‘What we do is essential to life’
Last year, churches and people of faith had just a portion of Lent to celebrate when COVID-19 brought everything to a halt, including closing churches in the face of a growing pandemic.
However, as the Lenten season gets underway, starting with Ash Wednesday, churches are enjoying something of a return to normal if not a complete return to normal.
It’s leading to a growing sense of positivity for both church-goers and church leaders.
“That’s been really important, especially getting to be in-person and have that community,” said Pastor Brittany Wundermachen, pastor of youth and family ministries for Westminster Presbyterian Church. “That community and seeing others and having a feeling of being together is vital to church.”
Churches in Austin are planning on having in-person Lenten services, but in what’s becoming predictable at this point, things will likely look different in churches, including St. Augustine’s and St. Edward’s Catholic Churches.
Father James Steffes said that while there is every intention of holding traditional services throughout the duration of Lent, the two Catholic churches will see limitations in how they are carried out. Traditionally, St. Augustine’s Catholic Church will hold three Ash Wednesday masses, held in a church that is fortunate to have room for social distancing, but in some cases in the day, the church is requiring sign-ups as well as a seating chart to ensure safety.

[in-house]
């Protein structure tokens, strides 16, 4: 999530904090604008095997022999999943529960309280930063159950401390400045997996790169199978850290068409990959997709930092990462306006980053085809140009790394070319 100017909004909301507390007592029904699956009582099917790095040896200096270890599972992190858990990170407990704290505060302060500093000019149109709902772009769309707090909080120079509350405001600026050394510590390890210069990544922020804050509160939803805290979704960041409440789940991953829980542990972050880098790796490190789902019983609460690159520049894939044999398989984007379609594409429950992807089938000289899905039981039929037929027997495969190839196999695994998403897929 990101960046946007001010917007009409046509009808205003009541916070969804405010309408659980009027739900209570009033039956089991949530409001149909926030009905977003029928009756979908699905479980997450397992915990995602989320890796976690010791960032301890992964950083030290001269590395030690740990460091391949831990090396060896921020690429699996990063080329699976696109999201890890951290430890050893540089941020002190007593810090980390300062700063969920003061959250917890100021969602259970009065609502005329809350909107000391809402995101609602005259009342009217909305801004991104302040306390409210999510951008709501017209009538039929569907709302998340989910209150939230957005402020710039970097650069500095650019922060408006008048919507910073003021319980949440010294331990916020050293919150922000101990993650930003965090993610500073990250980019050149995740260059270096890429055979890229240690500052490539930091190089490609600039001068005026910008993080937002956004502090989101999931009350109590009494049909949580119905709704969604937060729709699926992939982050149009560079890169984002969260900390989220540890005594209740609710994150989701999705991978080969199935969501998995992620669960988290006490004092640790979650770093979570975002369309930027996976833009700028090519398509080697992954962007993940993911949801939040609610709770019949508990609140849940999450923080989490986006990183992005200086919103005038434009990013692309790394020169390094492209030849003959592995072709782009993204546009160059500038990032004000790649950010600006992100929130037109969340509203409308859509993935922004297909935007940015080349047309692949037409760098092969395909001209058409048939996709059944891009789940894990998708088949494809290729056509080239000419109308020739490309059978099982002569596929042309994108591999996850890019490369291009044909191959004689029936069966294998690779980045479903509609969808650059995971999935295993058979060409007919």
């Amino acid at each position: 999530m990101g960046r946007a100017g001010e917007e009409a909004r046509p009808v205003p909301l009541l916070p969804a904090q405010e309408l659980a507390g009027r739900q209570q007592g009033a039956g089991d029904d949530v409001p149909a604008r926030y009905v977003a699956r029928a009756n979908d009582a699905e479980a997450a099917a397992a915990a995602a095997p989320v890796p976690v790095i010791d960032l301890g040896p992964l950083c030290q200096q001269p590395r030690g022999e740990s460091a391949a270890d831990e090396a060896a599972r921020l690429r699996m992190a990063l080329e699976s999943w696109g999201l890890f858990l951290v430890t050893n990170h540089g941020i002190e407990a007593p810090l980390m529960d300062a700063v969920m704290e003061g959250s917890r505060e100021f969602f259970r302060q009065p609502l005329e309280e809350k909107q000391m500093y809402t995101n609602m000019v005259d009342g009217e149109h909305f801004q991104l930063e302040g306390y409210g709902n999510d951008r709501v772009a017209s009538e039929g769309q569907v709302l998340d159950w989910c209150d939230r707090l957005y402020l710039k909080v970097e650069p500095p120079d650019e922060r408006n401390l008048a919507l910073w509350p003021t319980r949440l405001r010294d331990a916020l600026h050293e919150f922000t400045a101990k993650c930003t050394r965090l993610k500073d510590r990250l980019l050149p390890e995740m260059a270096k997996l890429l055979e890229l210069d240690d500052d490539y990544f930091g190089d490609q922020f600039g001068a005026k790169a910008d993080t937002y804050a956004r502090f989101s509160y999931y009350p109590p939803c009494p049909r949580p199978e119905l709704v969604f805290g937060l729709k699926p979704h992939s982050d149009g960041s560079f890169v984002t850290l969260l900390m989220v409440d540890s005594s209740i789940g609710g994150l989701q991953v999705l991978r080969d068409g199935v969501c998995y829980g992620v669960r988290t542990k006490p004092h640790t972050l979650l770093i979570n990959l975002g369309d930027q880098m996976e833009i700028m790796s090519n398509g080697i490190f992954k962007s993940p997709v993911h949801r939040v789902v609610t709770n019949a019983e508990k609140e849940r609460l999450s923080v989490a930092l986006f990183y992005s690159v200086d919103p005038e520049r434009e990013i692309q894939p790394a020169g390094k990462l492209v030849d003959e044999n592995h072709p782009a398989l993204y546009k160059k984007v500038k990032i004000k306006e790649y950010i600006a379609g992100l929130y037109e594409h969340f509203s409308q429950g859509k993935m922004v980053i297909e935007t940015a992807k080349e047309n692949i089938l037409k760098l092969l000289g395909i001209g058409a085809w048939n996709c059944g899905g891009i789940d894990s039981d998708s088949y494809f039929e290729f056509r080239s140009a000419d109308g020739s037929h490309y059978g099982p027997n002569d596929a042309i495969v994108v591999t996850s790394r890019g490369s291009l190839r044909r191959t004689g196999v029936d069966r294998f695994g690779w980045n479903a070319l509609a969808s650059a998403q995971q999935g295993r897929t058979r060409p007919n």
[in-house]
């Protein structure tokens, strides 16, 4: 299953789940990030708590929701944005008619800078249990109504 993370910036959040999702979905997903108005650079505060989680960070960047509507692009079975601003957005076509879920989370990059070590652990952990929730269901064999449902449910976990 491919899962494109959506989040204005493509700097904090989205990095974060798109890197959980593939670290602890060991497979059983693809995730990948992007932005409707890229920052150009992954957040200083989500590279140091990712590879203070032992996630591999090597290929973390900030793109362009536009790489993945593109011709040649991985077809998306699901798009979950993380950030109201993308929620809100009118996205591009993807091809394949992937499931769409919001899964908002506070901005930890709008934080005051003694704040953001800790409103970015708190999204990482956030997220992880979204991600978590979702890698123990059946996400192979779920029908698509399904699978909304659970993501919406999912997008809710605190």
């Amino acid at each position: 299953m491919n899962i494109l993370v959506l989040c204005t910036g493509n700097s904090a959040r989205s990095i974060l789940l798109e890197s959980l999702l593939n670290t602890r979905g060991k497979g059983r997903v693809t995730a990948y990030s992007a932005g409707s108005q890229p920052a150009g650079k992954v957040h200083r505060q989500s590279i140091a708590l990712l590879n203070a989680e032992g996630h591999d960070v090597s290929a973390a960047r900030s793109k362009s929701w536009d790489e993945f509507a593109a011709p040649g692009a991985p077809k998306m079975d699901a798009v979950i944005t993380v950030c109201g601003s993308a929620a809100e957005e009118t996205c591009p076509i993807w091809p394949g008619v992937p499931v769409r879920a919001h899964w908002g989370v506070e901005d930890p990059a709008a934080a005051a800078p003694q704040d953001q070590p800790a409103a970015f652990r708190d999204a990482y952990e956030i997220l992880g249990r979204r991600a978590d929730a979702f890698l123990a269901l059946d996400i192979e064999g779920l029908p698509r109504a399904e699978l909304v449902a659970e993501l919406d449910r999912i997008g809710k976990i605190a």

“We can accommodate people pretty comfortably — 125 or so,” Steffes said.
Steffes also said there are plans for him to visit those who are shut-in because of the pandemic to assure they have the opportunity to worship during such an important time.
“What we do is essential to life,” Steffes said. “Certainly, not just their spiritual life, but being able to come to church is the spiritual home for so many people. Personal and psychological comfort is so important these days.”
Services will look different for Westminster as well. During Ash Wednesday services, the church will use Q-tips to apply ashes rather than fingers and food that is generally served will not be served this year.
Services will not only be held for churchgoers throughout Lent, but breakout groups will be held for adults as well as teens and youth after services.
These movers have been a continuation of altering to adapt to the times.
“We’re just going forward, knowing and planning with the best intentions, knowing at the last minute something could occur and disrupt those plans,” Wundermachen said. “We’re planning the best we can these last few months.”
None of these changes, however, take away how important this time of year is for people of faith. It allows them to take something positive from a negative situation.
“Lent is leading up to Easter,” Wundermachen said. “We’re preparing our hearts for a time of reflection and repentance. It’s a reminder of our need for God.”
“Having these services helps calm ourselves in a time that’s still such a time of unknowns,” she continued. “It helps calm our souls.”